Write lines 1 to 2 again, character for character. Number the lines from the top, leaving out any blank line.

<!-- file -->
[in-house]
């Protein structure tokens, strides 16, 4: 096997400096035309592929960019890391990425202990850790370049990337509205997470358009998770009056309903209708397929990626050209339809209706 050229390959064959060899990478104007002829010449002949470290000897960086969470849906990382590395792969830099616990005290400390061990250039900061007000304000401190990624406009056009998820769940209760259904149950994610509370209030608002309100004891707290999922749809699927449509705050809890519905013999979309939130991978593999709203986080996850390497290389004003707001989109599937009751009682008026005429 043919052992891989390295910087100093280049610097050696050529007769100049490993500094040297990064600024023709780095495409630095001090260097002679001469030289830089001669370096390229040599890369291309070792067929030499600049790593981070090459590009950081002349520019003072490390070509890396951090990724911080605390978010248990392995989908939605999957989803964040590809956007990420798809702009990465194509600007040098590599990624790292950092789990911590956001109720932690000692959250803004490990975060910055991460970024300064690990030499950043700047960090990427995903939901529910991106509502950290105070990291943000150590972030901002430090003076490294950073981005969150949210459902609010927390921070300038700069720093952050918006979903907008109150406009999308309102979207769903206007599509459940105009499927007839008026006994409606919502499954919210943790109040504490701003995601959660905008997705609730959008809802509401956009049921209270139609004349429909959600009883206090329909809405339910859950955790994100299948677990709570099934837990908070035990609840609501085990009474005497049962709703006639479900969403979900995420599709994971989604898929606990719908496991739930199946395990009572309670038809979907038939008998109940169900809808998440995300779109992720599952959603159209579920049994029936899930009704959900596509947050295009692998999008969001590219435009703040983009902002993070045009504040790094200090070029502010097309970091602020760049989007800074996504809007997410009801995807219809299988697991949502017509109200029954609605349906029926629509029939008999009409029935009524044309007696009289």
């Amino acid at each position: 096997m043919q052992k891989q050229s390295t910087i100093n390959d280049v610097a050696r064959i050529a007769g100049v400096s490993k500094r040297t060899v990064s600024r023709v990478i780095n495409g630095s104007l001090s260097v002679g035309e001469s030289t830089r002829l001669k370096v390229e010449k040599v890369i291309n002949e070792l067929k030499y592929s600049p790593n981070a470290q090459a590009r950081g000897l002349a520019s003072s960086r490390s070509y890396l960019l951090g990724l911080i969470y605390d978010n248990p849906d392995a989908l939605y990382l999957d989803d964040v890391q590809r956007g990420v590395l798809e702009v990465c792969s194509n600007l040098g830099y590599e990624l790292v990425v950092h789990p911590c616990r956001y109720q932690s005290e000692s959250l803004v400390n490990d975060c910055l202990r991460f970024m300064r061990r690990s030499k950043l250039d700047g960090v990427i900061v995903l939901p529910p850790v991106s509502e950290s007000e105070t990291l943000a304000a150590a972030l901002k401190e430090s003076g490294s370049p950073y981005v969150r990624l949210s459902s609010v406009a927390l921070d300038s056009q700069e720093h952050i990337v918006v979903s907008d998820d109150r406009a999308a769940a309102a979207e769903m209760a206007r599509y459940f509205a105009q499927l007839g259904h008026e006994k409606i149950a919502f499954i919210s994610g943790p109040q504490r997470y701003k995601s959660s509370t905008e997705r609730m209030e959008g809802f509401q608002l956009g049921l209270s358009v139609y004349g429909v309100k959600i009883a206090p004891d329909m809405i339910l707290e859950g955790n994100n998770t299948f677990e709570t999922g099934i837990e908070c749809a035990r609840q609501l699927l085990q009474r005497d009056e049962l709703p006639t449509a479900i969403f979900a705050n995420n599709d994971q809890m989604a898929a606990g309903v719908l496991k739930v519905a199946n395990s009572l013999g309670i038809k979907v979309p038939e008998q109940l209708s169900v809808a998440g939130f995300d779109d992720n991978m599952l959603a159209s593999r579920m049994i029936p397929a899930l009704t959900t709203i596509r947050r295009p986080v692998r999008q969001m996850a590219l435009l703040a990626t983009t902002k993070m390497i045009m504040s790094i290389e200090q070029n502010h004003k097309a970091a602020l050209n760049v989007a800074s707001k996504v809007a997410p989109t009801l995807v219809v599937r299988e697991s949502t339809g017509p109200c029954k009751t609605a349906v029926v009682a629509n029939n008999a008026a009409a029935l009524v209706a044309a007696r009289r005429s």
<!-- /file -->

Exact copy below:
[in-house]
């Protein structure tokens, strides 16, 4: 096997400096035309592929960019890391990425202990850790370049990337509205997470358009998770009056309903209708397929990626050209339809209706 050229390959064959060899990478104007002829010449002949470290000897960086969470849906990382590395792969830099616990005290400390061990250039900061007000304000401190990624406009056009998820769940209760259904149950994610509370209030608002309100004891707290999922749809699927449509705050809890519905013999979309939130991978593999709203986080996850390497290389004003707001989109599937009751009682008026005429 043919052992891989390295910087100093280049610097050696050529007769100049490993500094040297990064600024023709780095495409630095001090260097002679001469030289830089001669370096390229040599890369291309070792067929030499600049790593981070090459590009950081002349520019003072490390070509890396951090990724911080605390978010248990392995989908939605999957989803964040590809956007990420798809702009990465194509600007040098590599990624790292950092789990911590956001109720932690000692959250803004490990975060910055991460970024300064690990030499950043700047960090990427995903939901529910991106509502950290105070990291943000150590972030901002430090003076490294950073981005969150949210459902609010927390921070300038700069720093952050918006979903907008109150406009999308309102979207769903206007599509459940105009499927007839008026006994409606919502499954919210943790109040504490701003995601959660905008997705609730959008809802509401956009049921209270139609004349429909959600009883206090329909809405339910859950955790994100299948677990709570099934837990908070035990609840609501085990009474005497049962709703006639479900969403979900995420599709994971989604898929606990719908496991739930199946395990009572309670038809979907038939008998109940169900809808998440995300779109992720599952959603159209579920049994029936899930009704959900596509947050295009692998999008969001590219435009703040983009902002993070045009504040790094200090070029502010097309970091602020760049989007800074996504809007997410009801995807219809299988697991949502017509109200029954609605349906029926629509029939008999009409029935009524044309007696009289």